Commentary: Supreme Court's strip search decision right on target

The Supreme Court issued another important ruling that sends school administrators a message worth heeding: Don't strip-search your students unless there's a strong reason for doing so.

The case involved a 13-year-old middle school student from Arizona named Savana Redding who was subjected to the indignity of a strip search after another student caught with prescription-strength drugs claimed Ms. Redding was carrying a secret stash of – Oh my! – ibuprofen.

She denied it, but even after a search of her backpack and outer clothing revealed nothing, she was made to strip and shift around her bra and panties so that two female staff members could see if she was hiding pills. She wasn't.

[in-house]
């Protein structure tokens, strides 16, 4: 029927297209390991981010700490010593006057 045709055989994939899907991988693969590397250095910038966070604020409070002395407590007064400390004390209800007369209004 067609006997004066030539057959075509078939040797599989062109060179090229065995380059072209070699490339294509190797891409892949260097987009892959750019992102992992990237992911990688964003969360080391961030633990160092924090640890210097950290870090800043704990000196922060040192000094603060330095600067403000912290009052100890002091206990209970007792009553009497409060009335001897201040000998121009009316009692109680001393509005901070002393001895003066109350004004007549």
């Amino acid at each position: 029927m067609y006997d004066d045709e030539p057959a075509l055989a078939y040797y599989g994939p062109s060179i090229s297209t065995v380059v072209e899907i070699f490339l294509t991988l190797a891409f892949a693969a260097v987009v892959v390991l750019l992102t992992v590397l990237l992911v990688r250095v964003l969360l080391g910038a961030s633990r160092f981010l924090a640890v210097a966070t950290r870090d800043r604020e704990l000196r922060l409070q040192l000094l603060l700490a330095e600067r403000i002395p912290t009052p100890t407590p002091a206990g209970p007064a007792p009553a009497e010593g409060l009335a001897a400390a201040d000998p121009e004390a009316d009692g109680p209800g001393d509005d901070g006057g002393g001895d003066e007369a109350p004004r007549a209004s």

The court was sympathetic to the need for schools to enforce strict anti-drug policies, but there are limits to how far they can go. In this case, wrote departing Justice David Souter, "The content of the suspicion failed to match the degree of intrusion."

Exactly. They went too far. Even on school grounds, students retain some Fourth Amendment rights that schools must observe.

To read the complete editorial, visit The Miami Herald.